1. CalAg

      “… there are serious questions as to whether Ramosville …” MH

      That’s untrue. There is no credible question about whether there will be a fiscal benefit from MRIC. The only argument is whether the benefit will be on the order of $2.2M – as originally estimated by EPS – or some higher number being spun by project proponents.

      In my opinion the (1) local jobs, (2) UCD and technology sector synergies, (3) general fund revenues, and (4) economic multiplier effects are more than worth the impacts. And now that MRIC housing is appropriately off the table, I am confident that a majority of the voters will agree.

      If you need to try and blow something up, your efforts would be better spent focusing on Nishi. It’s fiscal benefits were overstated (and probably negative), and it will have devastating impacts on the Richards corridor – the front door to the City and primary link between South Davis and the core.

    2. ryankelly

      So, Mike, your solution is lay off City staff, cut services and raise taxes. That’s it.

      You then devolve into a pure vomit of blame. It’s just repetitive drivel.

  10. The Pugilist

    “So no, I will not sit by while developers and real estate interests that support the CC to a huge degree use the fiscal mess in City government to ram through junk that will fundamentally change our little city and jam our streets as some sort of panacea to fix our roads and other pressing needs.”

    “The CC made its choice to sleep with these two projects, and we sure as heck are not going to then turn around and throw property tax money at them.”

    You go from “I” to “we” mid-paragraph, who is “we”?

  11. Tia Will

    SOD

    I don’t see Davis homeowners (including “slow growth” Vanguard posters TW & MH who own well over a million dollars worth of Davis real estate) voting for more homes and apartments any time soon.”

    I am really tiring of your Trump style lying. Unless you are saying that Michael Harrington’s combined real estate worth with mine is well over a million which may be true, I have repeatedly corrected you with the fact that I do not own “well over a million dollars worth of Davis real estate”. And yet you persist. I also guess that you are conveniently overlooking the fact that I have stated on several occasions that I am leaning towards support of Nishi although not firmly decided. But please, by all means, don’t let the facts get in your way.

    1. South of Davis

      Tia wrote:

      > I have repeatedly corrected you with the fact that I do not own

      > “well over a million dollars worth of Davis real estate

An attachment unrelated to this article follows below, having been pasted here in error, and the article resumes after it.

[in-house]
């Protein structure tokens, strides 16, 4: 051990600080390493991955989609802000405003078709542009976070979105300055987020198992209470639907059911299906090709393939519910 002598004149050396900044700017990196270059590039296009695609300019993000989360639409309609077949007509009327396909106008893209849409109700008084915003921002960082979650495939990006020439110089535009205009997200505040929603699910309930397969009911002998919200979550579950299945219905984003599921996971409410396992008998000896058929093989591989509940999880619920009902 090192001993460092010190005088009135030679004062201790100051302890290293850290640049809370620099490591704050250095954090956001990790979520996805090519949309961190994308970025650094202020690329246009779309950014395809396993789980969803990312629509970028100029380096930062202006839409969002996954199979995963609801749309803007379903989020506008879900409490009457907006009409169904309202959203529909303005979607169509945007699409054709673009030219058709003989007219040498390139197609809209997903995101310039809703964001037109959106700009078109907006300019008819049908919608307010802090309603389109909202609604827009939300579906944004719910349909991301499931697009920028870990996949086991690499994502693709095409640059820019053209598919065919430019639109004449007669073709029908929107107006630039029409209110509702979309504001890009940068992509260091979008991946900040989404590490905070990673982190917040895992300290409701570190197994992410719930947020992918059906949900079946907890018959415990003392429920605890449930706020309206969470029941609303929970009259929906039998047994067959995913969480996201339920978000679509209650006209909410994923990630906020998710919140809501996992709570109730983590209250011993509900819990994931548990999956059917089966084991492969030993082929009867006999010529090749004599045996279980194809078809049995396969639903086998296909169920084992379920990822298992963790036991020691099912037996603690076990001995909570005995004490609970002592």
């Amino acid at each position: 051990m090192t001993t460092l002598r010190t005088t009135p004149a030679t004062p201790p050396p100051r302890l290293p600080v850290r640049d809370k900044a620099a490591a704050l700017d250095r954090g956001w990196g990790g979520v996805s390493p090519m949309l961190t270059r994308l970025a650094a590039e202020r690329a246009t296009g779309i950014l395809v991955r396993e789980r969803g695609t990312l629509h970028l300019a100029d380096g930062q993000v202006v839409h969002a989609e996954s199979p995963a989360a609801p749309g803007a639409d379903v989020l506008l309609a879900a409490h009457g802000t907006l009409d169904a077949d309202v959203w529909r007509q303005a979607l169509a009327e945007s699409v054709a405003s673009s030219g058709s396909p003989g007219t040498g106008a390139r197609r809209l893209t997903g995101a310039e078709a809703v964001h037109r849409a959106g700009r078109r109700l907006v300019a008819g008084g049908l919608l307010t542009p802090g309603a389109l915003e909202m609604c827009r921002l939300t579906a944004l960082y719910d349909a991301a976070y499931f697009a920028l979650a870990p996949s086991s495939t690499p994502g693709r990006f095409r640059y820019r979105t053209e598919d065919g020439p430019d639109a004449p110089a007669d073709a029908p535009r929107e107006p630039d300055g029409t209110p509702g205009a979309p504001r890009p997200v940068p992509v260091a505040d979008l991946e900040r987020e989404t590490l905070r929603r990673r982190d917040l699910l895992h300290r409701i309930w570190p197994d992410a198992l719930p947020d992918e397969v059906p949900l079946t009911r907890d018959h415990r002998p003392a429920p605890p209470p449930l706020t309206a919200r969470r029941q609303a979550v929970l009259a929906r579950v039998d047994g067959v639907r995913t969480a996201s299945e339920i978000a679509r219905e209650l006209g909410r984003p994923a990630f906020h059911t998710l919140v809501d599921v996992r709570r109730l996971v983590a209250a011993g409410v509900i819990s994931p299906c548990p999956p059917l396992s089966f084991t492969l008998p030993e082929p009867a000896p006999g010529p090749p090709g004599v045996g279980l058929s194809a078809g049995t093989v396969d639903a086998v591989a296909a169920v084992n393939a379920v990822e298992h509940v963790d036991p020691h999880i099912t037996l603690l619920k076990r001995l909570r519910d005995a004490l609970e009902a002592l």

You are the one that has posted dozens of times that you own a home in Northstar as well as a home near the Trackside project.

      Did you ever go to Zillow (or ask a Realtor) to see what your two homes Davis homes are worth?  Even worst home in Northstar and the worst home in Old East Davis would have a combined value of over $1 million.

      I just logged on to Zillow and while I don’t have a an advanced degree in math (or a PhD.) but I get over a million when I add $586,000 + $784,000.

      Other “slow growthers” in town have had stories about them in the Enterprise talking about the properties they own that are worth a lot more.

      1. hpierce

        I’ll rise to Tia’s behalf… she may well not have “equity” in those properties exceeding $1mm… you all may be ‘right’… depending on definitions… it may be perfectly true, that if Tia’s properties were sold today, subtracting mortgages, ignoring taxes, commissions, that she’d not see $1mm…

        But, at the end of the day (which it is), this is trending grossly “off-topic”.  IMHO.

  12. South of Davis

    hpierce wrote:

    > But, at the end of the day (which it is), this is trending grossly “off-topic”.  IMHO.

    It actually “is” on topic because the “loudest voices in the room” that are often opposed to new development (that could generate income for the city) try and avoid a “more evidence-based approach to governance” so their $1 million + real estate portfolios continue to go up in value (remember that when you “own” $1 million + in in real estate and you can help it go up in value by just 10% by stopping development of new property your net worth increases by $100K + even if you bought the real estate with no money down).

    P.S. Another way to increase your net worth is to sue the city and/or your next door neighbor…

    1. Tia Will

      hpierce

      she may well not have “equity” in those properties exceeding $1mm… you all may be ‘right’… depending on definitions… it may be perfectly true, that if Tia’s properties were sold today, subtracting mortgages, ignoring taxes, commissions, that she’d not see $1mm…”